The guide for our countryside tour was a man called Jer, who has set up a great after school initiative that teaches children from rural villages to speak English. He told us that in Luang Prabang, tourism is the most lucrative way of earning money and in order to work in that industry it is essential to speak English as most tourists are English speakers. He invited us down to his class, where we discovered a classroom built by Jer and his students from materials they had sourced themselves. It was such a humbling experience and one that I recommend looking into if travelling to Luang Prabang. To learn more about Jer’s initiative, take a look at his website Laos Learns English to see how you can support his work through volunteering and donations.
Earlier in this post I mentioned the bear sanctuary at Kuang Si Waterfalls. This is a great conservation effort that not only offers a sanctuary for bears saved from a life of misery, but also works hard to protect bear in the wild. You can donate to this sanctuary specifically on your visit, or you can donate to the organisation Free the Bears that run a number of projects alongside this one to help protect bears.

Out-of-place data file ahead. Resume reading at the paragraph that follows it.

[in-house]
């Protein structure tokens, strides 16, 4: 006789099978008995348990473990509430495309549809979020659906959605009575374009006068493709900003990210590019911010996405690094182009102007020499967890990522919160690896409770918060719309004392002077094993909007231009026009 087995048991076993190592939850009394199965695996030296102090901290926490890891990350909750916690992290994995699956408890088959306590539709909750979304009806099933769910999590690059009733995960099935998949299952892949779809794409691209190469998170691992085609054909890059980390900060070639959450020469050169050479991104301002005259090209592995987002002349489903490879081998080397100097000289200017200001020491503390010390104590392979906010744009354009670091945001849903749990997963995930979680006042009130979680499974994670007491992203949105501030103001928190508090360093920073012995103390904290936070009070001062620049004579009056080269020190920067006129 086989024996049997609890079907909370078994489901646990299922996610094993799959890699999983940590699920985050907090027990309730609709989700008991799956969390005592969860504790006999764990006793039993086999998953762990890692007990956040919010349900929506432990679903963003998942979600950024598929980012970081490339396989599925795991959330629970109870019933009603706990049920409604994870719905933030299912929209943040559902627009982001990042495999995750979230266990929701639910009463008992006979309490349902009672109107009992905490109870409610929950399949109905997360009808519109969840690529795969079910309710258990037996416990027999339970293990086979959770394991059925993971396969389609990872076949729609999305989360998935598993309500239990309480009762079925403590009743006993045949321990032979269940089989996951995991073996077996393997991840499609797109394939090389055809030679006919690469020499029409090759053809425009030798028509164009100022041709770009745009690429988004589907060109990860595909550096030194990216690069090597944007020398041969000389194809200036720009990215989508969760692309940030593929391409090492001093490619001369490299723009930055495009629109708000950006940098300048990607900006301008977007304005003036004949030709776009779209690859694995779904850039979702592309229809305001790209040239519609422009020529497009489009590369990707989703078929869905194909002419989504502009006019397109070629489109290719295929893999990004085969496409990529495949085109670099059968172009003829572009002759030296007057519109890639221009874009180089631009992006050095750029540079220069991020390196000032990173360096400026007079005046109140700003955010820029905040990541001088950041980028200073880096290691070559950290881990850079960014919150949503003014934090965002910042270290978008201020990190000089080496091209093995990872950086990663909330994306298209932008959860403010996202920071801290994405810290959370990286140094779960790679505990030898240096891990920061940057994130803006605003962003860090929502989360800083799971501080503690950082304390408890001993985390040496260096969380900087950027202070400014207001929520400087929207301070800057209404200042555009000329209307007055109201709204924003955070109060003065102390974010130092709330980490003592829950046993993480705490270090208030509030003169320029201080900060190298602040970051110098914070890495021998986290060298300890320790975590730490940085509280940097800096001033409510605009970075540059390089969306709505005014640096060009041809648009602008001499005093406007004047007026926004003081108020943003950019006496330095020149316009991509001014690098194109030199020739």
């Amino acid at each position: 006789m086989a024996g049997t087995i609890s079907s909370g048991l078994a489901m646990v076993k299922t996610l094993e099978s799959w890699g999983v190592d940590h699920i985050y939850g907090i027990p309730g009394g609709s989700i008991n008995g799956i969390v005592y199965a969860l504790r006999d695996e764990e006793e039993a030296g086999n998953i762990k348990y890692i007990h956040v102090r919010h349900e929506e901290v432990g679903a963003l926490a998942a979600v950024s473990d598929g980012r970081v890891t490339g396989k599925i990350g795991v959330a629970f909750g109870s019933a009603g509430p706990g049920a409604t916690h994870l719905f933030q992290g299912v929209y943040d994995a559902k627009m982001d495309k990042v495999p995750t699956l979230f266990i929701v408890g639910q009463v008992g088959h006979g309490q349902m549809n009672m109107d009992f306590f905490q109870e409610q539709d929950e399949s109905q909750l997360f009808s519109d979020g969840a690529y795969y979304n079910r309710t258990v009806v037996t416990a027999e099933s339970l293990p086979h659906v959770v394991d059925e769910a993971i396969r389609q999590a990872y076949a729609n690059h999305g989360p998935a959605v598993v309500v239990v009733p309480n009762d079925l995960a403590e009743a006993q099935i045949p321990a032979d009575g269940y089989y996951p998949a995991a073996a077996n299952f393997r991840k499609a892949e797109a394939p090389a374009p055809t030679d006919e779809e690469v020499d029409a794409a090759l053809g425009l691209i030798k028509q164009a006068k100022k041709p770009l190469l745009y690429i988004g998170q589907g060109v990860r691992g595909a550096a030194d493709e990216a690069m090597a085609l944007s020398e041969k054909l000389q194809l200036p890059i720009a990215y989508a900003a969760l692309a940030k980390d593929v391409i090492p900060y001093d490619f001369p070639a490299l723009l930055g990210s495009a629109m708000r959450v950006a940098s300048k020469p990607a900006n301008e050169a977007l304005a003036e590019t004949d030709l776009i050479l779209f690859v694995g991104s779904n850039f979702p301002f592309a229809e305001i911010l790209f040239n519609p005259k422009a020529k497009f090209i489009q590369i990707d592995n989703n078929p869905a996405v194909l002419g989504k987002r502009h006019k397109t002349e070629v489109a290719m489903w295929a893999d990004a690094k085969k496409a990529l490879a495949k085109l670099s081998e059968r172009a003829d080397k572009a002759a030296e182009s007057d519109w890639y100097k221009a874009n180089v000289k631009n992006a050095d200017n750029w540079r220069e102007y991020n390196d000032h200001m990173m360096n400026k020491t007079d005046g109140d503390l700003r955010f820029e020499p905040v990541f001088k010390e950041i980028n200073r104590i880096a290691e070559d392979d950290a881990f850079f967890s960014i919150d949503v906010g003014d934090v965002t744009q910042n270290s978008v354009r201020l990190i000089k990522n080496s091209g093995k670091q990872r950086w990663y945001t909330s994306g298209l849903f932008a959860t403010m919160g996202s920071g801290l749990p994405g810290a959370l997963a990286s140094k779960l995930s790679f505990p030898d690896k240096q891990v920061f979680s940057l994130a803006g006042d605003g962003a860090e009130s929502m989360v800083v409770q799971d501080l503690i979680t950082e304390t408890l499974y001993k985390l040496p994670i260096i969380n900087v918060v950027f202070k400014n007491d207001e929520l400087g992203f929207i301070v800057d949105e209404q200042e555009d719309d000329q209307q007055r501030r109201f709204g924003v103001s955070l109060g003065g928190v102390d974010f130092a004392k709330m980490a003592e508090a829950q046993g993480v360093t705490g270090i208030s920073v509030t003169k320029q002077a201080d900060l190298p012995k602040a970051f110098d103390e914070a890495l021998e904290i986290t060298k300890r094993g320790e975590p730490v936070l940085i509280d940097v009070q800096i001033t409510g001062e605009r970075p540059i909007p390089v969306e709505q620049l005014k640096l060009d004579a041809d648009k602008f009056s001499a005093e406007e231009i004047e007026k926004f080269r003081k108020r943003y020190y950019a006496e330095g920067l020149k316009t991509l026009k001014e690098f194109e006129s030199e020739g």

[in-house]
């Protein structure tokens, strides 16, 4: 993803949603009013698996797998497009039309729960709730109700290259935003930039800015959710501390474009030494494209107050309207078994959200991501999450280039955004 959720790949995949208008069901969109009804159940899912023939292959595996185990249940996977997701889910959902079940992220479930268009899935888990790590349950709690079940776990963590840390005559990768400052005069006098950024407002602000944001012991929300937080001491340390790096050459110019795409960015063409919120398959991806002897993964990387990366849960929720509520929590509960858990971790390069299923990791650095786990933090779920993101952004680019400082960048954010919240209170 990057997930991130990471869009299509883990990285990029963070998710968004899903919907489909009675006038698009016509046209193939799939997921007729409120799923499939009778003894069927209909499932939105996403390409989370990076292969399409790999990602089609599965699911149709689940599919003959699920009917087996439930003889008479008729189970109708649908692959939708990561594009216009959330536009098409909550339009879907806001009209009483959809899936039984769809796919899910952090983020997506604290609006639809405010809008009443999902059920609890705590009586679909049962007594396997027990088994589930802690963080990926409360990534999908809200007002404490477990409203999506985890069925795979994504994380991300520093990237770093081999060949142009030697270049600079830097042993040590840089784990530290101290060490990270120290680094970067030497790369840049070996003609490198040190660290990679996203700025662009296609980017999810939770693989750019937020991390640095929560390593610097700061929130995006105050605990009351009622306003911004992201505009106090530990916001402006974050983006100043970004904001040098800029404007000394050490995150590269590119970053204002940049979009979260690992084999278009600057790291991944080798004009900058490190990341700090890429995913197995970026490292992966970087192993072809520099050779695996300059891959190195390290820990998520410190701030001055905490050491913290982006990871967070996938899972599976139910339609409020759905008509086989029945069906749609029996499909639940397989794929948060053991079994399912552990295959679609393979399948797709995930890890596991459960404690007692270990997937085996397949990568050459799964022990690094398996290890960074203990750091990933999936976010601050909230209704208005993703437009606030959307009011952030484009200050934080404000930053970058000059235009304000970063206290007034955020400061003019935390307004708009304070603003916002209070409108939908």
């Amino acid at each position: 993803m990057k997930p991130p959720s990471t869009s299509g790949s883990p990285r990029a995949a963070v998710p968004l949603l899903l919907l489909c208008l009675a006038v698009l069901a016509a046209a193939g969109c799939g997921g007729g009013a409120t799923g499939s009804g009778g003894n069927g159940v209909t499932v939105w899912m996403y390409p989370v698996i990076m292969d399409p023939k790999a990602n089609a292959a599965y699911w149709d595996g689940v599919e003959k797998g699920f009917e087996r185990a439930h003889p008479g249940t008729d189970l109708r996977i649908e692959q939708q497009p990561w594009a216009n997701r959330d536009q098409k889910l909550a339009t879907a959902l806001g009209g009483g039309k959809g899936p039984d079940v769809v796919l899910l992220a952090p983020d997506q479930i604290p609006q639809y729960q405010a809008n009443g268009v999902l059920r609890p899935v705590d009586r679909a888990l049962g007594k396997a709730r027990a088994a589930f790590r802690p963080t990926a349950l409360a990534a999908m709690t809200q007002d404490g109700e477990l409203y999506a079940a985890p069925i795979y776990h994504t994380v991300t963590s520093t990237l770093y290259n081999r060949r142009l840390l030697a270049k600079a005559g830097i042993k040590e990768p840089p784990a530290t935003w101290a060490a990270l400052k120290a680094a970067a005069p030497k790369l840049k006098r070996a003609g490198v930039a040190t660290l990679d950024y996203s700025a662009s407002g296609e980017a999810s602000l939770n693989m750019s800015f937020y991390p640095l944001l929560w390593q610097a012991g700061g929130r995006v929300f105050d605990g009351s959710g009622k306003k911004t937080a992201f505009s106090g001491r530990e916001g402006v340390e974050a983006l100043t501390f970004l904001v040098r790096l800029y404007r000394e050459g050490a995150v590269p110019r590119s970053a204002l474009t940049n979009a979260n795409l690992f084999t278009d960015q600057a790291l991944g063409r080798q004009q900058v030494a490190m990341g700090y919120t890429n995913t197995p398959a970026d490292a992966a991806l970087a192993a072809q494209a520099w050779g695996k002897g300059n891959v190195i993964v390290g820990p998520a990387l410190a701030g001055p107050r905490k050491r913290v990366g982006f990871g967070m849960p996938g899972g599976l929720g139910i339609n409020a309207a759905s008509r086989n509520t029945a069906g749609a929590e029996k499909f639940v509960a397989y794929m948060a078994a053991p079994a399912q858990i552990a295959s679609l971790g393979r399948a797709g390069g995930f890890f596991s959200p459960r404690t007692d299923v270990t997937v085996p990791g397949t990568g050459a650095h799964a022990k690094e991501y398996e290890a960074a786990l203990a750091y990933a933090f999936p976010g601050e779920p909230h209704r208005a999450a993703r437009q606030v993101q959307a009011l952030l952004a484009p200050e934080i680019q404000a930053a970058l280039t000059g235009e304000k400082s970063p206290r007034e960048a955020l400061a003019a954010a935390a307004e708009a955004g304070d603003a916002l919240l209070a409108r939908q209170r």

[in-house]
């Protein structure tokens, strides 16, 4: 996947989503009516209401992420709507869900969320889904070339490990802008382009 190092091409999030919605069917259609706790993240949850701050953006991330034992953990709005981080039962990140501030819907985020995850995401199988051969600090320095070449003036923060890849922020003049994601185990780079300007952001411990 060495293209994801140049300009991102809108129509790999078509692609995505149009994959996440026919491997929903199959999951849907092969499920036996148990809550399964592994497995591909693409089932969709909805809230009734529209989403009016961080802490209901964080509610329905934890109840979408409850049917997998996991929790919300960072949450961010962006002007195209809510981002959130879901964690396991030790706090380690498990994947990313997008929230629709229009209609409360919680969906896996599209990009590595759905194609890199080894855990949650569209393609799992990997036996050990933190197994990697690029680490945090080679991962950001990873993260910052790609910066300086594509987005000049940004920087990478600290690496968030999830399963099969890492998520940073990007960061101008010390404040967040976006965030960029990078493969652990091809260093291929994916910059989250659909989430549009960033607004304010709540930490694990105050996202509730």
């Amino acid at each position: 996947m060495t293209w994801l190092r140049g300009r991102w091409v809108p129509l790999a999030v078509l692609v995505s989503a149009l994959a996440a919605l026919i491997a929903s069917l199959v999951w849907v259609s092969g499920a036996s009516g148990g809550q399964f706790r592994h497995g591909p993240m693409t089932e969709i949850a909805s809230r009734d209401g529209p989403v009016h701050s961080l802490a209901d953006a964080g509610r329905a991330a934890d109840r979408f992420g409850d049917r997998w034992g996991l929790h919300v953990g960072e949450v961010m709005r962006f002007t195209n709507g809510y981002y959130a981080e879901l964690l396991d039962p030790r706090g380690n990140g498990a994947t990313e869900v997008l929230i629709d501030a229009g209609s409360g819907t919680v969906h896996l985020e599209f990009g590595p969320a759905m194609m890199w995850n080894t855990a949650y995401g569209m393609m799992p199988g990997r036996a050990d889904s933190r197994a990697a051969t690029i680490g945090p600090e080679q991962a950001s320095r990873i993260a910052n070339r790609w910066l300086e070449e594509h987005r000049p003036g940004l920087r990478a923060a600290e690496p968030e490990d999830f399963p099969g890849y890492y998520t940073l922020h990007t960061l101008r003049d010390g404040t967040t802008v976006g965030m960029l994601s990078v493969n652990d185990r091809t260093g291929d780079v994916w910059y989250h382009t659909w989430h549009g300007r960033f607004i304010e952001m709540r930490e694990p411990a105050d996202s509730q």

In the heart of Luang Prabang sits a quaint little bookshop called L’Etranger, Books and Tea that sells some well worn books. L’Etranger, Books and Tea was the first licensed bookshop in Laos since the communist Era and is a great spot for grabbing a good cup of tea and sticking your nose into a book. Books are difficult to come by in Luang Prabang, so donations are always welcomed. We had a few books that we had finished by the time we reach Luang Prabang and it seemed silly to continue carrying them around, so we took them down and donated them. If anything it frees up a bit of space in your pack for some traveller souvenirs from the market.
Alternatively if you have children’s books, you can take them down the children’s cultural centre. There is also the option to teach a class or donate other supplies. You can find out more about this by visiting their drop off centre while in Luang Prabang.
Luang Prabang isn’t really the first place you think of visiting with little ones, but we absolutely loved our time there and found it a great place to visit with little ones.
Take a look at vlog about our time in Luang Prabang: